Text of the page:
Calling Wildlife Lovers, Birders & Photographers

Snow-Goose
Snow Goose flight, by Pedro Arrechea.

Watching the Feathers Fly

For your next “natural” road trip, come enjoy feathers fly in Port Arthur. Fall and spring migrations draw thousands of birds to us, as our coastal beauty is set in two migratory flyways: Central and Mississippi. Traveling birds stop along the various waterways and protected areas to rest either before or after crossing the Gulf of Mexico. Other birds hang here all year, Blake Bertrand writes in Southeast Texas Arts Council’s Off Ramp Magazine.

Red-Winged Blackbird
Red-Winged Blackbird in Sabine Pass by Michael Cooper.

Prime Port Arthur Birding

We’ve highlighted references sighting Port Arthur a prime birding location in the area with our situation on the banks of Sabine Lake, bounded to the north by the Neches River, to the south by Taylor’s Bayou and with four different wildlife management areas just across the bayou, including McFaddin National Wildlife Refuge. If you’re in Port Arthur, you’re within zero to 30 miles from some of the most active bird watching spots in the state. Read the whole story here. 

Great-Egret
Great Egret by Dana Nelson

Thrill of the Hunt

Whether you  love bird watching for its own sake, for the thrill of the hunt, or because you are a wildlife artist, there are practically infinite opportunities for you here. Any one of these locations could keep a person busy for years.

Pleasure Island

Misty Morning at Pleasure Island
Pleasure Island on a misty morning, by Pedro Arrechea .

Created by the U.S. Corps of Engineers at the turn of the 20th century while constructing the Port Arthur Canal and the Sabine Neches Intracoastal Waterway,  Pleasure Island is 18.5 miles of prime birding territory. Shorebirds, gulls, ducks and terns gather in the marshes and mud flats and can be seen from hiking trails around the island. How to get there: Follow Highway 82 across the bridge on the southeast side of Port Arthur.

Sabine Woods Sanctuary

Summer Tanager
Summer Tanager at Sabine Woods is a migratory find by Pedro Arrechea.

The Sabine Woods Sanctuary is an oak mott (that’s a fancy way of saying, “a buncha oak trees”) about 17 miles south of Port Arthur. Owned by the Texas Ornithological Society and maintained by the Golden Triangle Audubon Society, it covers 27 acres of oak woods, grassland, and swamp. Located on the coast of the Gulf of Mexico, this sanctuary, along with several other nearby locations on this list, serves as one of the most important stop-over sites along the entire Texas coast during spring and fall migrations. How to get there: Follow Highway 87 south out of Port Arthur to Sabine Pass. Continue on 87 west out of town. You’ll find the sanctuary north of the road about 4.5 miles out. Entry to the Sanctuary is free for members of the Texas Ornithological Society and $8 per person for non-members.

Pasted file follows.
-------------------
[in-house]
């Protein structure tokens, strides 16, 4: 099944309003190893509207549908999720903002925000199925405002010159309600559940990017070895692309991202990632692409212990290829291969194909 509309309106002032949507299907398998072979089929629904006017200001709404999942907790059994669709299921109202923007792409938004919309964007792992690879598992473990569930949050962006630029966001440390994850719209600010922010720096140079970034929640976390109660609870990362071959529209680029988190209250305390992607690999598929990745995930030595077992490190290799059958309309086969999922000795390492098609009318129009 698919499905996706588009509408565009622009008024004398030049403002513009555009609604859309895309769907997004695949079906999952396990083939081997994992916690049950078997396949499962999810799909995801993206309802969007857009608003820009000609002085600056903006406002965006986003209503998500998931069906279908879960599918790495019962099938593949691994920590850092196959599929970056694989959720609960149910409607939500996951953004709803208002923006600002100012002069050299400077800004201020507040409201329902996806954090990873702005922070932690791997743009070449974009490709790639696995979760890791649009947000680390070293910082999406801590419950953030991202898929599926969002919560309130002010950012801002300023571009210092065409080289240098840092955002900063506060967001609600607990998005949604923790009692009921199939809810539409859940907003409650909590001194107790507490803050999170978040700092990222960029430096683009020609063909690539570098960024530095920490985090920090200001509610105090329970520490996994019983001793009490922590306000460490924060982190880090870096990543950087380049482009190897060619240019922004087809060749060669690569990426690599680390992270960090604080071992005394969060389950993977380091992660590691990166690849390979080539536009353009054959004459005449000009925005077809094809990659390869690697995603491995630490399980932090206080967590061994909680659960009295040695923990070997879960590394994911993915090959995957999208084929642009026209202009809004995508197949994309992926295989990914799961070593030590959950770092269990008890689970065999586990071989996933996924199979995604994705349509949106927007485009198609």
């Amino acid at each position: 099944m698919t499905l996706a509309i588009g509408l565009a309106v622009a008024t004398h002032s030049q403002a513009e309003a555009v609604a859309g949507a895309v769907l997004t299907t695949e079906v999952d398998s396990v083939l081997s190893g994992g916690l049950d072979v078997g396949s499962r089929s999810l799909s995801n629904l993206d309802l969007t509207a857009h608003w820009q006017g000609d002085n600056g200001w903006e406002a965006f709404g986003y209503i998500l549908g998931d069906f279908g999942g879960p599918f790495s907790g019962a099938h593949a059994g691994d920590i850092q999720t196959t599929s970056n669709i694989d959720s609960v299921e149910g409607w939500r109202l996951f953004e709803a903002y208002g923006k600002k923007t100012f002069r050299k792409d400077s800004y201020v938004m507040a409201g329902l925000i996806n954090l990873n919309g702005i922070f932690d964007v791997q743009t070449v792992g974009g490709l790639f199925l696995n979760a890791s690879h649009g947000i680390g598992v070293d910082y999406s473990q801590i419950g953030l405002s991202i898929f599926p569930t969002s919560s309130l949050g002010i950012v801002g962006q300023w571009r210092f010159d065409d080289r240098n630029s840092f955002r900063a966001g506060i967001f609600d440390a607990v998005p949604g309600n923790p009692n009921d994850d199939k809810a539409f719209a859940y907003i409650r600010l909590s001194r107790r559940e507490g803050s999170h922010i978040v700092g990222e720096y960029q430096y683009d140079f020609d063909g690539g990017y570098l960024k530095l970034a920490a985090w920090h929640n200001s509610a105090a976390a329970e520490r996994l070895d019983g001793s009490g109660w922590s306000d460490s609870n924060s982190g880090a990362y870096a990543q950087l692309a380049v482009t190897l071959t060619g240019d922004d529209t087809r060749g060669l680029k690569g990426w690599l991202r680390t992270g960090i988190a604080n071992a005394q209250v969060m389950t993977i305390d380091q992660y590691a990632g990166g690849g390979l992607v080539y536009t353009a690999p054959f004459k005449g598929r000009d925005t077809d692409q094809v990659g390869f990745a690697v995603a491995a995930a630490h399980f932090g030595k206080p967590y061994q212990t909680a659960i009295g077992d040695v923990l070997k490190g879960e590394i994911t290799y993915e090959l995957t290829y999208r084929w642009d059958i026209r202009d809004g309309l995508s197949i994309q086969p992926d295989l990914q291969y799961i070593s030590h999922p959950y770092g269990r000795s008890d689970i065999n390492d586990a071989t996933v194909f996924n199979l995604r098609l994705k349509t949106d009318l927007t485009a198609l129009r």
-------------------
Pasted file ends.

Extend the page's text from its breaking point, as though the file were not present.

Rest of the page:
Sea Rim State Park

Spoonbill-Landin g
Roseate Spoonbill landing, by Dana Nelson.

In the same general area as the Sabine Woods Sanctuary, Sea Rim State Park is an equally important stop for migratory birds. Composed of over 4,000 acres of marshland and shoreline, the park offers several unique opportunities. Visitors can canoe or kayak the park’s 1.79 mile easy trail or 9.59 mile advanced trail, earning the chance to see wildlife from the water rather than the shore. Boat rentals are available. The park’s walking trail, the Gambusia Nature Trail, opens onto the beach where shorebirds tend to congregate. How to get there: Take the same route you would use to get to the Sabine Woods Sanctuary, but keep heading west about 6 miles. Can’t miss it. Texas Point National Wildlife Refuge and the J. D. Murphree Wildlife Management Area are in the same general area.

Bird Watching Tips

  • Particularly during migratory seasons, many of these birds have probably been flying for hundreds of miles and they’re tired. Give ’em some space. Even a modest telephoto lens will keep you far enough away to be respectful.
  • Pay attention to signage in these areas. Some are for the benefit of the wildlife, and some are for yours. Nesting birds who are overly disturbed may leave their eggs defenseless, and nesting alligators overly disturbed may scare you senseless.
  • Dress for the occasion. Some of these locations are well paved, with boardwalks and gravel paths, but others have only primitive trails. You may need to prepare for mud and mosquitoes. Also, while Texas tends to be hot pretty much year-round, it pays to have a few outer layers available. A brief rain can drop temperatures by a surprising degree.

Request a Free Birding Book

 

Golden Triangle Audubon Society members keep up Sabine Woods and have regular programs. While you’re in the area, check out the collections of wildlife art inspired by the local prevalence of nature. The Art Museum of Southeast Texas and the Clifton Steamboat Museum in Beaumont, The Museum of the Gulf Coast in Port Arthur, and the Stark Museum of Art in Orange all have collections of nature, wildlife, and western art.

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